Physical Education: History & Major Contributors

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  • 0:04 Early Physical Education
  • 0:58 Dewey, Reform, &…
  • 2:20 Physical Education for Women
  • 4:06 Physical Education for Blacks
  • 5:13 Lesson Summary
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Lesson Transcript
Instructor: Rachel Tustin

Dr. Rachel Tustin has a PhD in Education focusing on Educational Technology, a Masters in English, and a BS in Marine Science. She has taught in K-12 for more than 15 years, and higher education for ten years.

The history of physical education dates back to ancient Greece, but it's been a long and winding road to today's classes. Along the way, women and African Americans made significant contributions, despite unequal access to physical education classes.

Early Physical Education

Physical education, or the teaching of physical activities and fitness, goes back as far as 386 B.C.E. to Plato's school, known as Akademia, or 'The Academy' in English. The father of our more modern physical education classes is Friedrich Jahn, who was a teacher in the early 1800s who began teaching a program of outdoor physical education activities for students in the secondary schools where he taught. Some of his methods, such as the balance beam, parallel bars, and rings, serve as the fundamental equipment for gymnastics. In fact, he created the first gymnastics club for youth and adults. Charles Beck would bring gymnastics to the United States in 1825, when he began teaching in Northampton, Massachusetts, at a reform school modeled after the German system. Another German, Charles Follen, founded the first college gymnasium at Harvard University in 1826.

Dewey, Reform, & Physical Education

In the late 1800s and early 1900s, the notion of physical education in public schools began to make a dramatic shift. In 1866, California became the first state in the country to pass a law requiring two exercise periods a day in public schools. In the early 1900s, everything changed. John Dewey, an American psychologist who led a progressive education movement in America, pushed for reforms in the education system. His child-centered, natural approach to education, led to physical education being included in more schools. Dewey ignited this change because physical education was perceived as a way students could attain some of the social goals for students at the time. Physical play was believed to be a means to learn in this progressive model of education.

In America, the actual teaching of physical education as part of schools only goes back to WWI, during the 1910s. It was during the war that the military health statistics showed that approximately one-third of all recruits were physically unfit for combat. As a result, the United States government interceded and passed legislation to increase the quality of physical education classes for students across the country. It turned out to be a very practical decision because even those who didn't serve in the military in WWI needed a higher level of physical fitness if they were going to work in factories during the war.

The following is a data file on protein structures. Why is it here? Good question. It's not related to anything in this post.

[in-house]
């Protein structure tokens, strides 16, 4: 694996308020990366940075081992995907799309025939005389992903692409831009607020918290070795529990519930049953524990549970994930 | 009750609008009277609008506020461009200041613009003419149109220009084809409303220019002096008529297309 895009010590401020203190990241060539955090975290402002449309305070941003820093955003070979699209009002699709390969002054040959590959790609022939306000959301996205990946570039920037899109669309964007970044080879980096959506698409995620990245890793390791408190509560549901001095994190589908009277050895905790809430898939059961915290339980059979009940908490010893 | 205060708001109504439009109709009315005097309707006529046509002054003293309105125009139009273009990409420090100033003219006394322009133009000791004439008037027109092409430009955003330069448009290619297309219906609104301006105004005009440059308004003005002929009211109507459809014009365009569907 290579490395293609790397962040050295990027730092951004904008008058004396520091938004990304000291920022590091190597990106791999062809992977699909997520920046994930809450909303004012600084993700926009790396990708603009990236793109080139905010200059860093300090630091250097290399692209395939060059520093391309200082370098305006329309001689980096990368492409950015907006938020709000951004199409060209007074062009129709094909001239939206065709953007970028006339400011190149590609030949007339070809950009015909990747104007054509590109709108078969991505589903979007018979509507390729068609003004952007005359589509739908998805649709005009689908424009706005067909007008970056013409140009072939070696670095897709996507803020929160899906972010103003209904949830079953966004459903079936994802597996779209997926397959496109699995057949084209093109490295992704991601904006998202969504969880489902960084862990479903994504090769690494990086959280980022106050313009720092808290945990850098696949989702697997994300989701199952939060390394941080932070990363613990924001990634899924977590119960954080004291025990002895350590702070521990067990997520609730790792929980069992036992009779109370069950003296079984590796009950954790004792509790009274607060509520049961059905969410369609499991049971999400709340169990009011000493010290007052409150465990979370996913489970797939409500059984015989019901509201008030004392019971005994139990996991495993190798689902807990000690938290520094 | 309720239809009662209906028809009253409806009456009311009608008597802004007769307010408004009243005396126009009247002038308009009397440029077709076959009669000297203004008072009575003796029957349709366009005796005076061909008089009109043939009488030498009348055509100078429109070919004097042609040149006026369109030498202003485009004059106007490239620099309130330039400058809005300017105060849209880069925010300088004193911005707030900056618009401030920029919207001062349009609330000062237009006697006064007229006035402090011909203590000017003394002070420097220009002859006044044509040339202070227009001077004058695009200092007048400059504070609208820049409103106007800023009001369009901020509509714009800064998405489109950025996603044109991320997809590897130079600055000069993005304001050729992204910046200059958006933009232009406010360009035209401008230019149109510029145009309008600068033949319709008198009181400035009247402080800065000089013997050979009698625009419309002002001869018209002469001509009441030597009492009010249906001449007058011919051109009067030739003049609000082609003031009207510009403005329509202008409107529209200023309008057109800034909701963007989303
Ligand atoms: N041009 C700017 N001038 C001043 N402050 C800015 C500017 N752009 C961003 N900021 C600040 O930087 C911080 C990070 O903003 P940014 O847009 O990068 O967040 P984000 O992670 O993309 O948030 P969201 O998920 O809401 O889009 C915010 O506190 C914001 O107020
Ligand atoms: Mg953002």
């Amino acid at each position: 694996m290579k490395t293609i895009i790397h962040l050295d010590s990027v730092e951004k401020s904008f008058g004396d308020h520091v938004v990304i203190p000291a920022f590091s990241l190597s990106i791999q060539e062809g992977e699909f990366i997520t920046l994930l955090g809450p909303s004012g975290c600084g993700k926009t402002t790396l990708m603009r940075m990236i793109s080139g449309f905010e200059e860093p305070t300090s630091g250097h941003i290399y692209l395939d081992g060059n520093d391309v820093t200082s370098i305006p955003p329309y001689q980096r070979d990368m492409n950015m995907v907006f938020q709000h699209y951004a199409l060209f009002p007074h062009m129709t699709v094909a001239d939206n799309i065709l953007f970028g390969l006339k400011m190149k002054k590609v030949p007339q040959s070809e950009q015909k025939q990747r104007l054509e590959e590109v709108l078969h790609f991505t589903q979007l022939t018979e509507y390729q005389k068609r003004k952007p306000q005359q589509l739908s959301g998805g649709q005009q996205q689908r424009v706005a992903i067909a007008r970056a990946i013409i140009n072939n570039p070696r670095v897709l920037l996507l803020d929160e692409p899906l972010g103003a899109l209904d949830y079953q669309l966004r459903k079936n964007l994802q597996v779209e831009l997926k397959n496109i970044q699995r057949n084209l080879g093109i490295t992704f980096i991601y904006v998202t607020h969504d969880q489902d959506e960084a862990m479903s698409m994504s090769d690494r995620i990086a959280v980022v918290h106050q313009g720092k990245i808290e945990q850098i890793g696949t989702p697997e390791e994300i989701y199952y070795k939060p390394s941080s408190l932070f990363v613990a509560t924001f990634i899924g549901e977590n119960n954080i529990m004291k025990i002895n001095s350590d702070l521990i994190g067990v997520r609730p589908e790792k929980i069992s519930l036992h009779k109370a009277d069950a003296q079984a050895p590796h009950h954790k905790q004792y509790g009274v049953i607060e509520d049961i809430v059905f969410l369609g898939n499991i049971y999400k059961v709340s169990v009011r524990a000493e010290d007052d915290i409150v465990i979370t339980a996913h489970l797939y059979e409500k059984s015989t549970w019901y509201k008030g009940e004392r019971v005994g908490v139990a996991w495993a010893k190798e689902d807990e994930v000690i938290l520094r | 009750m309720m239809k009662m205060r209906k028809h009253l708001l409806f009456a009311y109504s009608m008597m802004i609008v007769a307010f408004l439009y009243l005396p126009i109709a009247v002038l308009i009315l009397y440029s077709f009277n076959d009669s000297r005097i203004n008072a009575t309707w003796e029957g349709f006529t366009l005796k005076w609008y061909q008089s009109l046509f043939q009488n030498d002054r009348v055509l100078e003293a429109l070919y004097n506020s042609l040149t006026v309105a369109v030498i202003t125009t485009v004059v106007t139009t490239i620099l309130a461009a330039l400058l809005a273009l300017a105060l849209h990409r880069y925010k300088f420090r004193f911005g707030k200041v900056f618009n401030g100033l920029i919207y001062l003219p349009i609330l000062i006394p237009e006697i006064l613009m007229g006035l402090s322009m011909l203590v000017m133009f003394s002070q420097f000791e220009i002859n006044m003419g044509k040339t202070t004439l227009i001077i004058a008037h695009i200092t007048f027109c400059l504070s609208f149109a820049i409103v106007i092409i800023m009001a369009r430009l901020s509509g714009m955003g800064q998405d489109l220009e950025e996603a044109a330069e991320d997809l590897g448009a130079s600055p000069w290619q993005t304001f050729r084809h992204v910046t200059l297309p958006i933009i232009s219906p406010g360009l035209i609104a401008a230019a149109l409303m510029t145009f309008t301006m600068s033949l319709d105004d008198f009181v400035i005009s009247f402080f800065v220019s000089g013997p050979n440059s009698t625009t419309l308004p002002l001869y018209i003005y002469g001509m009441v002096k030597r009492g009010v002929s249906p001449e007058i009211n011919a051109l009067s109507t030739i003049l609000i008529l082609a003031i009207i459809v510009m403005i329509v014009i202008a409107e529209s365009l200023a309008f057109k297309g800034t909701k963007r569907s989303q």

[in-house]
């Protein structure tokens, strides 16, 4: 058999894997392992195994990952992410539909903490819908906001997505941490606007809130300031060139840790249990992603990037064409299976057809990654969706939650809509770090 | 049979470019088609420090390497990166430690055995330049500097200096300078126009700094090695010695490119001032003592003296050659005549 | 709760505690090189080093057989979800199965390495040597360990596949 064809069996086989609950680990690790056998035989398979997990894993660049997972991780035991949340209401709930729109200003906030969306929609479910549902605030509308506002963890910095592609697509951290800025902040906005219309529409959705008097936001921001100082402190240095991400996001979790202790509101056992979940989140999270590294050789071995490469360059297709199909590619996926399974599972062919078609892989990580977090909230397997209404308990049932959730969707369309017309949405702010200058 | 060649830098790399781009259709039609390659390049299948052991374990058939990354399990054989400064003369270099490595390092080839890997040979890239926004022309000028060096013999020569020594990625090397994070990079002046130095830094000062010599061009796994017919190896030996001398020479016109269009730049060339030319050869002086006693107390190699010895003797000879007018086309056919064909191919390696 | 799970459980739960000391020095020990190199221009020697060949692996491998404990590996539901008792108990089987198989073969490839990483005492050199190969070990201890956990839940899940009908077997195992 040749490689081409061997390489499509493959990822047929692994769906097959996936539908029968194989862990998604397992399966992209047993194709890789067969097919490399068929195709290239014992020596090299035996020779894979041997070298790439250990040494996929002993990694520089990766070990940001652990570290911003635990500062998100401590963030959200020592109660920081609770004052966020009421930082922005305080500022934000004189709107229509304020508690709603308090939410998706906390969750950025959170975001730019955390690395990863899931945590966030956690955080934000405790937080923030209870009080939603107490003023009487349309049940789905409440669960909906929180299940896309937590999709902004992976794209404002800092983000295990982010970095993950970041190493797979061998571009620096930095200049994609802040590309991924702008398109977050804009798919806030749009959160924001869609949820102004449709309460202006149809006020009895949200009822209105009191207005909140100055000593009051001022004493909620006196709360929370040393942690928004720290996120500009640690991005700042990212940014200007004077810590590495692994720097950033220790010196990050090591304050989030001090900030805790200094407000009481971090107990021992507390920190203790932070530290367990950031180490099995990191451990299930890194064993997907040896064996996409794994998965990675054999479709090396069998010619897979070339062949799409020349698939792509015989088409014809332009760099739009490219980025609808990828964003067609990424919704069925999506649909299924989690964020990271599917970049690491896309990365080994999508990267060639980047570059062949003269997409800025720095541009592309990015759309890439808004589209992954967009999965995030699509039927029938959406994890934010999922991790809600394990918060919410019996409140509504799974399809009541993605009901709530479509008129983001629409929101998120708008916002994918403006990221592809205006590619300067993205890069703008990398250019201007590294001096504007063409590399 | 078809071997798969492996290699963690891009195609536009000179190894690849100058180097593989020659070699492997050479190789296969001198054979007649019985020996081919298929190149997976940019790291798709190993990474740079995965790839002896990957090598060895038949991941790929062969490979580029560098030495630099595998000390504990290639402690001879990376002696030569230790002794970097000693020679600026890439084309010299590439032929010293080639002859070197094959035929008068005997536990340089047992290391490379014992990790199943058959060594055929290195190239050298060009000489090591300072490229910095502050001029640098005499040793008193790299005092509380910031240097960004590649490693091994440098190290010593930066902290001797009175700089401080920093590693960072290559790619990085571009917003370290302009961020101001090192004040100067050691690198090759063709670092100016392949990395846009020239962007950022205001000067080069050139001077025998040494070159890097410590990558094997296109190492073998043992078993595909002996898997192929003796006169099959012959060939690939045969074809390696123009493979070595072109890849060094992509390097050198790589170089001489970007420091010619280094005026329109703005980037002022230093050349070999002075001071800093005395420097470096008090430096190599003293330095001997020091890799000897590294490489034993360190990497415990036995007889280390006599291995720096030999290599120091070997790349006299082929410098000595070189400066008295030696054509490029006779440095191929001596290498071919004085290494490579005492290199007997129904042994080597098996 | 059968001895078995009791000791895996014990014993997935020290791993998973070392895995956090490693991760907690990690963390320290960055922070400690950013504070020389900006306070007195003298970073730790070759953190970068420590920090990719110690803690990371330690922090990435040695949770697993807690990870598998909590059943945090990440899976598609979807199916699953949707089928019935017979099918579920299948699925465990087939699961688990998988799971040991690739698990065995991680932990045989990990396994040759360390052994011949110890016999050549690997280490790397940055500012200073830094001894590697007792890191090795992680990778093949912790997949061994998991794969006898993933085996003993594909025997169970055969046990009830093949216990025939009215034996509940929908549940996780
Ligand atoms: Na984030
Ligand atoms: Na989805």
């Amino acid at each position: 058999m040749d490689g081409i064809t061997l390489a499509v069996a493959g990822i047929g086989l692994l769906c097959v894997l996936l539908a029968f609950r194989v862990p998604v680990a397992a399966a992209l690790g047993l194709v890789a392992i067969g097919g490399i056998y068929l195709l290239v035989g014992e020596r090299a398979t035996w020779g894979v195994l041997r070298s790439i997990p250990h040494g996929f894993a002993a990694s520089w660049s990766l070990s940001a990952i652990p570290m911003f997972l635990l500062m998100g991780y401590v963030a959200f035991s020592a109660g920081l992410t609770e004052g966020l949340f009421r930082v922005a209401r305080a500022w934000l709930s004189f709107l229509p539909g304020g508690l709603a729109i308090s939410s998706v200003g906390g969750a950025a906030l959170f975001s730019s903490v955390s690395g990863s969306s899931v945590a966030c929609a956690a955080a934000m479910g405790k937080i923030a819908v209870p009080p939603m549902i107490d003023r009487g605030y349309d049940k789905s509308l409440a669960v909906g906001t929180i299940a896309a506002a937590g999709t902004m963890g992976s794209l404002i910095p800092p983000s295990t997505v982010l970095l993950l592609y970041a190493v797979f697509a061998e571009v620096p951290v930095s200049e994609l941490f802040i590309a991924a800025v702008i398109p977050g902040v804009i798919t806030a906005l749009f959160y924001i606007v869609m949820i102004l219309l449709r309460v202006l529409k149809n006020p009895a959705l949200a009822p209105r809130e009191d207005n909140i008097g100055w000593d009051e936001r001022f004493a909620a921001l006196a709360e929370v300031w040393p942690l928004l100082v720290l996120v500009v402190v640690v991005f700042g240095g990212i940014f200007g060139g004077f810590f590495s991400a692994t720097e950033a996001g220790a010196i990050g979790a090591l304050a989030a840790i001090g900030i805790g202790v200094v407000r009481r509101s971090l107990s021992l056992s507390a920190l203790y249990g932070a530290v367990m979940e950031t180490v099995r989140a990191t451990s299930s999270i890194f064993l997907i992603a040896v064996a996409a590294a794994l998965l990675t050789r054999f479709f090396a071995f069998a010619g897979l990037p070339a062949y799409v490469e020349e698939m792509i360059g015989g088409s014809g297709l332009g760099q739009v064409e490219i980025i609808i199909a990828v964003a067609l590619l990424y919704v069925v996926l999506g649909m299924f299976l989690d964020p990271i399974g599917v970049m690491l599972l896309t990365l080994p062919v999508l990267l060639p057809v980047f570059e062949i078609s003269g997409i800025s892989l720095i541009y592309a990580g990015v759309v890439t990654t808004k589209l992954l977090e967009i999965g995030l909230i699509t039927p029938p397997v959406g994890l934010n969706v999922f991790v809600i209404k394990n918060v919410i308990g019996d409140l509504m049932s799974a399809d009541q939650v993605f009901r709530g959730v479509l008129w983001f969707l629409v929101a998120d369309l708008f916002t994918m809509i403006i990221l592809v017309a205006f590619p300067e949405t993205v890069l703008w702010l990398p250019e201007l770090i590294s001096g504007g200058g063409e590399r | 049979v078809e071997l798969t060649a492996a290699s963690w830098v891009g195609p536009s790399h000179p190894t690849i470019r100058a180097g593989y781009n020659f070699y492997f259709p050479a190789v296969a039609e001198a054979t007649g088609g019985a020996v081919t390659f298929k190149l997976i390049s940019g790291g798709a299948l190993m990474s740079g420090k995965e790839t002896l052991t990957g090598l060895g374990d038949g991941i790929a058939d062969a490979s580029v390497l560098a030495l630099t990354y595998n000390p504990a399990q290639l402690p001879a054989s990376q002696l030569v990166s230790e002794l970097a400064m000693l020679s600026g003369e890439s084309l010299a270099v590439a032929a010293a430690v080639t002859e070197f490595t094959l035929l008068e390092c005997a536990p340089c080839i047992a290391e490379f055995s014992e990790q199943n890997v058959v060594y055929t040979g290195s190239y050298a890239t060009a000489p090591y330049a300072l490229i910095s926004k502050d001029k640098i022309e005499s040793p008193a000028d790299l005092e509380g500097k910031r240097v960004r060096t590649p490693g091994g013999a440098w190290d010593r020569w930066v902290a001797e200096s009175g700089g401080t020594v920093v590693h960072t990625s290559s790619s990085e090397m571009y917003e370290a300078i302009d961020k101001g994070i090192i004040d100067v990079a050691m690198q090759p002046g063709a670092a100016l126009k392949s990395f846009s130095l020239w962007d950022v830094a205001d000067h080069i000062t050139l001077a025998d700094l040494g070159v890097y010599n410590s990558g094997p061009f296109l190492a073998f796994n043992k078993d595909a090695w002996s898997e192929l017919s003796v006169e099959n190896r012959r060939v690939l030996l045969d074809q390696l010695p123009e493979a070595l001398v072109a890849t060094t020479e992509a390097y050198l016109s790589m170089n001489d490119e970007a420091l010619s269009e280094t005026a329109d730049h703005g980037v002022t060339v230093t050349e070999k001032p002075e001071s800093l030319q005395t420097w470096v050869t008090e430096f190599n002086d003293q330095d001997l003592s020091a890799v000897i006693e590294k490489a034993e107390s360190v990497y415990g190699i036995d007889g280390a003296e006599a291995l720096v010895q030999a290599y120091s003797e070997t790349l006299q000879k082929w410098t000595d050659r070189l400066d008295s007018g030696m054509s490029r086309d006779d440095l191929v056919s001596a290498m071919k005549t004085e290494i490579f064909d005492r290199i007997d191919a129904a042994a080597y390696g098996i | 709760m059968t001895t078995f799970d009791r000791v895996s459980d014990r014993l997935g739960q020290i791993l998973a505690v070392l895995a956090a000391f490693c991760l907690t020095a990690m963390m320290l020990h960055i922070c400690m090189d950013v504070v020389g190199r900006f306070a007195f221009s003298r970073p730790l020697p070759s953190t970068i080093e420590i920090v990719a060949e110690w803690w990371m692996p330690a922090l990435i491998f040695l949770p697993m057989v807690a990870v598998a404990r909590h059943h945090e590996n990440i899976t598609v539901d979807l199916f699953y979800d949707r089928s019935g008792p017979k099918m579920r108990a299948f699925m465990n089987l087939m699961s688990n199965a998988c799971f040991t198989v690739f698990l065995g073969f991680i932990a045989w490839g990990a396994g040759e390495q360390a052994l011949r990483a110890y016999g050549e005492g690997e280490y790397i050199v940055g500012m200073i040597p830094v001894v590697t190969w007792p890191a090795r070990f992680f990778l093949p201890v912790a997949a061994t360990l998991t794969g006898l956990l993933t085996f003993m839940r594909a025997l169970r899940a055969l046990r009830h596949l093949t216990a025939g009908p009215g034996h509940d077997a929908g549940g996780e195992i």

Physical Education for Women

Historically, women had been excluded from physical education in schools since they were perceived in their male-centered society as the 'weaker sex.' It wasn't until the 1800s that the women began to have opportunities to engage in physical education. Catharine Beecher was a founding mother of physical education for girls. Before she opened a girls seminary in 1823 with her sister, girls education focused primarily on teaching foreign language and fine arts, such as music and dance. In defiance of convention, girls at her school did calisthenics, going against the notion that girls were too frail for such physical activity. However, well into the 1900s women were discouraged from participating in team sports because it was believed it would make them 'less feminine.'

In 1874, the debate about women and physical education would take a hit with the publication of Sex in Education or, A Fair Chance for Girls by Dr. Edward Clarke. In this work, Clarke argued that women couldn't handle physical or mental exertion during their menstrual cycles. Unfortunately, this mindset persisted for decades until science proved his notion to be untrue. To combat Clarke's idea, women began to form athletic clubs that offered sports such as croquet, tennis, and bowling.

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